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flower girl Level 1 Level 1 (0 points)

What is the mail difference between aperture and iphoto?


MacBook Pro
  • SierraDragon Level 4 Level 4 (2,695 points)

    Aperture being very specifically a pro app there are lots of differences, the handling of RAW images being the most noteworthy. Personally I suggest folks use iPhoto until a) they start shooting RAW capture or b) they find they want to do something iPhoto cannot do.

     

    All users IMO should also become conversant with a specific image editing app like GIMP or Pixelmator.

     

    HTH 

     

    -Allen

  • léonie Level 9 Level 9 (79,540 points)

    To elaborate a little on Allen's advice:

    • Aperture is designed to handle large photo libraries. If you want to organize more than 10000 images or so, you should consider Aperture. In iPhoto is no save and easy way to move parts of your photo library to an external disk.
    • Aperture can be configured and adapted to your workflow. You can define presets for edits, exports, etc. The drawback is, you have to configure Aperture before you can use it. Aperture is not "plug-and-play". You need to read the manual and to understand the basic concepts, before you can start to set up your library. In iPhoto is only one way to do the basic operation; no need to set any parameters. You can start right away. The only problem is, there is no way to do things differently, if you are not happy with the default.

     

    Regards

    Léonie

  • Terence Devlin Level 10 Level 10 (134,915 points)

    Think of the difference between iMovie and Final Cut, between TextEdit and Word and you'll get some idea. Aperture has more options all through the workflow: importing, managing, processing and exporting. iPhoto does all these things, just a lot less options.

     

    I think you need to ask yourself what kind of photographer are you.

     

    Family snapper with a point and shoot camera, use for birthdays and vacations, sharing with the grandparents? Shooting with a phone and uploading to Facebook? iPhoto is easy to use and designed with you in mind.

     

    A pro or serious hobbyist? Shooting Raw or high volumes? Very focused on the quality of the final image? Want to spend time working with your photos, polishing and making them the best they can be? Aperture.

     

    iPhoto uses exactly the same raw engine as Aperture and handles Raws in the same way.  The difference is the amount of fine control available in Aperture. it has more options, allowing you to work at a finer detail than iPhoto. I do believe that Aperture is the much better app that iPhoto for Raw shooters, but the handling of Raw images is the same.

     

    As iPhoto now uses the same Library as Aperture, I don't believe that you can say any longer that library size is an issue between the apps - and heretofore the suggested limit in iPhoto was 250,000 images. A 10k library in iPhoto is small these days. I have libraries 40k+ that work perfectly well.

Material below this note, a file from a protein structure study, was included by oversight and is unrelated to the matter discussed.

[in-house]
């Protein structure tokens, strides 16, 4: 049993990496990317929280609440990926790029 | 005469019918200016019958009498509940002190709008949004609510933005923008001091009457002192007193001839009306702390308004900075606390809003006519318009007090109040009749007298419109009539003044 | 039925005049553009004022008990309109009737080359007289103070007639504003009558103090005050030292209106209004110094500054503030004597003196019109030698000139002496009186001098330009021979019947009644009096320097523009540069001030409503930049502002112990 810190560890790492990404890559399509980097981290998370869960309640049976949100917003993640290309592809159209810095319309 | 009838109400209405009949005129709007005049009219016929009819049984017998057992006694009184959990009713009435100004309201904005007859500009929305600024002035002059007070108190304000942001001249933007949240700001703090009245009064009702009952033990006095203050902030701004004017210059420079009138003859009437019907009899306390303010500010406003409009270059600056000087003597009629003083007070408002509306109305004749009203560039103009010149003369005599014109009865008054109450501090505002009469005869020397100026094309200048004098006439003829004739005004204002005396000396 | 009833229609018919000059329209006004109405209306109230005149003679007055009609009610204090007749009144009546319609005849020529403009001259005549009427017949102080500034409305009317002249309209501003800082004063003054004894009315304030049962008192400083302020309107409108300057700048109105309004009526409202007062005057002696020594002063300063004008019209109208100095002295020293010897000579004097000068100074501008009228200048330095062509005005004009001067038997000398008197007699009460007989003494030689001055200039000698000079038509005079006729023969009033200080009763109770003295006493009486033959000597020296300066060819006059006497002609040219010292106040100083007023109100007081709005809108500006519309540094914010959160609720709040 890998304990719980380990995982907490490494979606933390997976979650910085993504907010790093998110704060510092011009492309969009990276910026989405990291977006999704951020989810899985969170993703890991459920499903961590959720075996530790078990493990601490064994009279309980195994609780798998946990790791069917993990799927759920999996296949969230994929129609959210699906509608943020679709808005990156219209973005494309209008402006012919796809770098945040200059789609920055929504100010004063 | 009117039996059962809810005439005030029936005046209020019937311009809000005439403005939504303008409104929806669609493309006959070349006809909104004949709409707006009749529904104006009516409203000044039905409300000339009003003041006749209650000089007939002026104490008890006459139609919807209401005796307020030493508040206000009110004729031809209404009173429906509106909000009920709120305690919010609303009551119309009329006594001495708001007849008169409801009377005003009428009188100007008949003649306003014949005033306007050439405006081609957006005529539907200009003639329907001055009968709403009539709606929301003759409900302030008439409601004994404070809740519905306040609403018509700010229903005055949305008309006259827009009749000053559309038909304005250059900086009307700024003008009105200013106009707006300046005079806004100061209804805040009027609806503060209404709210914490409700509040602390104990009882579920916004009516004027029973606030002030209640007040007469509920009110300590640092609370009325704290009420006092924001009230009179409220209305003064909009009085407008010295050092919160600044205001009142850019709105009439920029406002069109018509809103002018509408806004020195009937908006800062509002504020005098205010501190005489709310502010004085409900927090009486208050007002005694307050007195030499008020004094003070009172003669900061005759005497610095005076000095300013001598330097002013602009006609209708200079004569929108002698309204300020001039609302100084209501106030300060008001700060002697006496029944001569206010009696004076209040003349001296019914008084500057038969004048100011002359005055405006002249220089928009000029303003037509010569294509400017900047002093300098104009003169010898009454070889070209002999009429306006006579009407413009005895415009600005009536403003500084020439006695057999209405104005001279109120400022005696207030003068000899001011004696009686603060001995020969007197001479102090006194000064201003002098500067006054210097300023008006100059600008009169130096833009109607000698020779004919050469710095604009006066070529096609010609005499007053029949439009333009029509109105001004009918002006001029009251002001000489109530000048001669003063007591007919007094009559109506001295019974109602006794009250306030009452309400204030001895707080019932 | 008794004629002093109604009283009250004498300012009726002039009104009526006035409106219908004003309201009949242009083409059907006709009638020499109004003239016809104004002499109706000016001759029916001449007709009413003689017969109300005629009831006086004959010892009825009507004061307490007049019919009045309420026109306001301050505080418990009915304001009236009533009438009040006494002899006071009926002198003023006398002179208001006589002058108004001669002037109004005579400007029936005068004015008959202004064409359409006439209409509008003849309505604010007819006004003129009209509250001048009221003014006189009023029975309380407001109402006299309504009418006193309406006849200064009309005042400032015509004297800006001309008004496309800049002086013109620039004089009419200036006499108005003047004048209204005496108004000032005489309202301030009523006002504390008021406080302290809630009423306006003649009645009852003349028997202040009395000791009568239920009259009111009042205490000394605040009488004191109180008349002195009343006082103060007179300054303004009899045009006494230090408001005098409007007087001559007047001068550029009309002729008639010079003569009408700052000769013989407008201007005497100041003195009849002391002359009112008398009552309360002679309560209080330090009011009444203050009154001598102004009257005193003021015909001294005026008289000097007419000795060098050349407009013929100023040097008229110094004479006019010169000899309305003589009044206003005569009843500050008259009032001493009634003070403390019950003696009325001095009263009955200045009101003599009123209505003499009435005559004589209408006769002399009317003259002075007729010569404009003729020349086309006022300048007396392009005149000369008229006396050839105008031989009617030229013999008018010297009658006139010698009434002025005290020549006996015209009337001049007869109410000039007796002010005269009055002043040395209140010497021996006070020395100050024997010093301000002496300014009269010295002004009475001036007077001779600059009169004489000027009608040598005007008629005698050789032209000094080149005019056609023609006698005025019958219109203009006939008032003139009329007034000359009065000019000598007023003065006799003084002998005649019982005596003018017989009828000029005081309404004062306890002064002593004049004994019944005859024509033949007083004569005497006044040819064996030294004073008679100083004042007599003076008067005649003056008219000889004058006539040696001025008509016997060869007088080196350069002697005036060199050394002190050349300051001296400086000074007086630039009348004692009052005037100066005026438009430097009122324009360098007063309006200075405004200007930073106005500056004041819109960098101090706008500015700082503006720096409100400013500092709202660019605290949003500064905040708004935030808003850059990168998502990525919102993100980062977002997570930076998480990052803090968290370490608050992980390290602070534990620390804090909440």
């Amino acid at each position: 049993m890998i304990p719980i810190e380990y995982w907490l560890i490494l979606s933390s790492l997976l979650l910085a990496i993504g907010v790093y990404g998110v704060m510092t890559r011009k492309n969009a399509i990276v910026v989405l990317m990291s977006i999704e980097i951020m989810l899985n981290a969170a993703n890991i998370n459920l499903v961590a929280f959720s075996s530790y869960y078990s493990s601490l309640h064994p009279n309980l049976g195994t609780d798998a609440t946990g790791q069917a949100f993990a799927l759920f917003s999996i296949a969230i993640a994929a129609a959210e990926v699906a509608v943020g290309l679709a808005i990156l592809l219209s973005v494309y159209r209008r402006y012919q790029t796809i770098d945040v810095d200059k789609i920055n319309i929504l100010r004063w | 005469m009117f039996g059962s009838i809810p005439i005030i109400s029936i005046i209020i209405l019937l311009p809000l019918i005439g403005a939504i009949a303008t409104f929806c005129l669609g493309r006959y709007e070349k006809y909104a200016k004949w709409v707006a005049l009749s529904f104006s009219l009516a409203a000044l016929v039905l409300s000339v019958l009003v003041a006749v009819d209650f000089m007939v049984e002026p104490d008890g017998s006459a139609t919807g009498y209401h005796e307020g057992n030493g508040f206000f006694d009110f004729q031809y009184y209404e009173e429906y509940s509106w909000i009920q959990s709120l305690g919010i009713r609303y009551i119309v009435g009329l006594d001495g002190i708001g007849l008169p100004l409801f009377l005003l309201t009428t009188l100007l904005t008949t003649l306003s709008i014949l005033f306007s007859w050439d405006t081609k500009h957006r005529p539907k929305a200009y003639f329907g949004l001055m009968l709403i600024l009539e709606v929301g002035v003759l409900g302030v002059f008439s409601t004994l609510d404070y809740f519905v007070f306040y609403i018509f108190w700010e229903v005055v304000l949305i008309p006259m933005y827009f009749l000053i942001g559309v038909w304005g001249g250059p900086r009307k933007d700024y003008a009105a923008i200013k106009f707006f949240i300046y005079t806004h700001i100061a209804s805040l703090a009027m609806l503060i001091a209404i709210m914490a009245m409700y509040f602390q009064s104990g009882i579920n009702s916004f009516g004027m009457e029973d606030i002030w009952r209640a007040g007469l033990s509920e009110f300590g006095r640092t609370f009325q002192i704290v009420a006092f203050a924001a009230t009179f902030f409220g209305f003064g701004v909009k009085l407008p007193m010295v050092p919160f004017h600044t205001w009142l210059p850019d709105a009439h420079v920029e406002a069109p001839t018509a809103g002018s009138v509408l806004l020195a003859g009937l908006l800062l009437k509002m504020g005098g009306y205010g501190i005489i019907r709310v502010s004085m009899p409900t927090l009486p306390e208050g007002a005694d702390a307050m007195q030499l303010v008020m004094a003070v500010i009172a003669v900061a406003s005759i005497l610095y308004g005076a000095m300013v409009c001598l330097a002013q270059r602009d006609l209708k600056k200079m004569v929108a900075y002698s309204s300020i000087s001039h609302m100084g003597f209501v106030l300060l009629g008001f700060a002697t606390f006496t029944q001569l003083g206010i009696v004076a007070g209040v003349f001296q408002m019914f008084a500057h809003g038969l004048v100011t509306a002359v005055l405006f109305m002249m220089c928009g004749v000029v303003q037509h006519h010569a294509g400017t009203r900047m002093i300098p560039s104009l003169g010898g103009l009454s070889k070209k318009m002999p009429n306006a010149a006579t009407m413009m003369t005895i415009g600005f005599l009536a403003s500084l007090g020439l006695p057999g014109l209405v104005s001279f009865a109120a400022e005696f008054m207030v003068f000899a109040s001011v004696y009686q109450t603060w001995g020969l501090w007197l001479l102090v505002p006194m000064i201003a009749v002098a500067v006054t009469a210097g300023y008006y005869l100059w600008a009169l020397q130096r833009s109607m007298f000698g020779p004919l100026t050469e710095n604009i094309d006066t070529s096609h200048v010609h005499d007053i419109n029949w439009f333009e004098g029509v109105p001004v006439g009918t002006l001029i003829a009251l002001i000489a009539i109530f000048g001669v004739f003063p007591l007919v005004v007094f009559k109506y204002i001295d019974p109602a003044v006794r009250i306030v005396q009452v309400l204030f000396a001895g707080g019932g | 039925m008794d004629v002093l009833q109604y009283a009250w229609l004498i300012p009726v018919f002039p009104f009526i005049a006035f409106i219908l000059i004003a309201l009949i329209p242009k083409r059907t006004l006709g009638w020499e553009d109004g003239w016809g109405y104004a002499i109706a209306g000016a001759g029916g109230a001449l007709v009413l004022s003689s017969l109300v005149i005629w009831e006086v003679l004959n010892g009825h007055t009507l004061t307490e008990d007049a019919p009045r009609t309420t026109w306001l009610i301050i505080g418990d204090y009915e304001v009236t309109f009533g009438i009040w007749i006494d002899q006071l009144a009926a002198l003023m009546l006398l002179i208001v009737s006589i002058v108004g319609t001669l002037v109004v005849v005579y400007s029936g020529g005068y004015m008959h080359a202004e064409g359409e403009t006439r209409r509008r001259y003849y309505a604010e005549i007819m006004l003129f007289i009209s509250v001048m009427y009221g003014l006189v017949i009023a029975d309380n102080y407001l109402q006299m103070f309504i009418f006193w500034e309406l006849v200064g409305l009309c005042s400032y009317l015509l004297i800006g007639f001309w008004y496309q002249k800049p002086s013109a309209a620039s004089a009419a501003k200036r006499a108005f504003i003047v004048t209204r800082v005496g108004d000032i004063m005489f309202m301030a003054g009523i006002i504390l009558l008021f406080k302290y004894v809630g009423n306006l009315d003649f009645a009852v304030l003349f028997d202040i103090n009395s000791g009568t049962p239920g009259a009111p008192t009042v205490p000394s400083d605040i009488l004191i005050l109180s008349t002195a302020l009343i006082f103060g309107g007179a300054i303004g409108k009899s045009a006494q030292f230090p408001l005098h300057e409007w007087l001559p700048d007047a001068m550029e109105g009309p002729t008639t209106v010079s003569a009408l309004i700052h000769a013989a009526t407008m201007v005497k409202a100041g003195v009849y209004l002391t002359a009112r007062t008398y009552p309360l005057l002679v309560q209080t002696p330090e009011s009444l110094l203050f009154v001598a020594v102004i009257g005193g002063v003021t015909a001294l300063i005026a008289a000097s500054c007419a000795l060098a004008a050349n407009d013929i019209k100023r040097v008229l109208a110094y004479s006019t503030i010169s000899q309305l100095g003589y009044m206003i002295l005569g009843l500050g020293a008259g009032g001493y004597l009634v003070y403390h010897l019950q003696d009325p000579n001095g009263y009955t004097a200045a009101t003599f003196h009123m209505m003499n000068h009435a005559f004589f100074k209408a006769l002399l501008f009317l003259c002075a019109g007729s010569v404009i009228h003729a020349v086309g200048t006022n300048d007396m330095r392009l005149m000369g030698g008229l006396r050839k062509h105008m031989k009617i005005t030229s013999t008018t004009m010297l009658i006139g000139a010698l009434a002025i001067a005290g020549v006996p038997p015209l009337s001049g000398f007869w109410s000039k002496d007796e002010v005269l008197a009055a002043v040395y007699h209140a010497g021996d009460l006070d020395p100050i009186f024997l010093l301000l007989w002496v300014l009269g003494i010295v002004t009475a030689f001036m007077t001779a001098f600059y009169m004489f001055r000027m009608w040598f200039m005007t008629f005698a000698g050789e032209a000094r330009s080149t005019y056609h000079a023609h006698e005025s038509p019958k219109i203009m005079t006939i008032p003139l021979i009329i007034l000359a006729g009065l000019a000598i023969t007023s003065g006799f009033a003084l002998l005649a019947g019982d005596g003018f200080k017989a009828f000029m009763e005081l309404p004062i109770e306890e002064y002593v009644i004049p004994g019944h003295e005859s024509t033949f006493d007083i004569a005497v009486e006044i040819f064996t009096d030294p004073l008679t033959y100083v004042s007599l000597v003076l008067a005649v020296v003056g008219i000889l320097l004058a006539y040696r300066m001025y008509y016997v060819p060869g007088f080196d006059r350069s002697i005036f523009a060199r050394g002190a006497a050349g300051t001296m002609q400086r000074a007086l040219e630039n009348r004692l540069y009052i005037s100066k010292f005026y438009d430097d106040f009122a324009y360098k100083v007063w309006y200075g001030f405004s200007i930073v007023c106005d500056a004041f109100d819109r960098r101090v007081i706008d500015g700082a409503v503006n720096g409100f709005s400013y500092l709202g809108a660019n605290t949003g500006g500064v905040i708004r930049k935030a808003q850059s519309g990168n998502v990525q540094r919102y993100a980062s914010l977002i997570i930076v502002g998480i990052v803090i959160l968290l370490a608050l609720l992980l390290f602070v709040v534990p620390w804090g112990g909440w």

Regards

     

     

    TD

  • léonie Level 9 Level 9 (79,540 points)
    As iPhoto now uses the same Library as Aperture, I don't believe that you can say any longer that library size is an issue between the apps - and heretofore the suggested limit in iPhoto was 250,000 images.

     

    TD, that is correct, but I was thinking of MacBook Pro users with limited space on internal drives. That question comes up regularly, and I am always hesitant to recommend referenced libraries to iPhoto users.

    in iPhoto you still have no reliable tools to use referenced originals and reconnect them, if you need to replace your external drive. But for Retina Macs with limited internal SSD disk space you really want to be able to use referenced originals, when your library grows. Or did I miss something, and iPhoto now can reconnect originals? Otherwise you will need Aperture in addition to iPhoto, if you want to have a referenced library.

     

    Regards

    Léonie

  • Terence Devlin Level 10 Level 10 (134,915 points)

    I heartily agree with you about Referenced Libraries in iPhoto and so frequently advise against them that I have this link

     

    https://discussions.apple.com/thread/3062728?tstart=0

     

    on a shortcut. And you are right, there are no tools to reconnect masters and so forth. My comment was just a response to the phrasing "If you want to organize more than 10000 images or so,...". That's not a limit of iPhoto, though may be perfectly vaild advice for a small storage area. In that case I recommend iPhoto users move the library to a larger disk.

     

    Regards

     

     

    TD

  • léonie Level 9 Level 9 (79,540 points)

    Yes, large iPhoto Libraries and Aperture libraries both work efficiently; it is more a question of handling the library packages that makes me fond of referenced libraries, if the size of the package approaches 100GB. If I accidentally have Aperture running, when TimeMachine is backing up, I do not need to worry about the size of the backup. Small libraries are safer to copy between devices, and if I keep the referenced library on my MBP I can it take on the road and don't have to carry an external drive as well.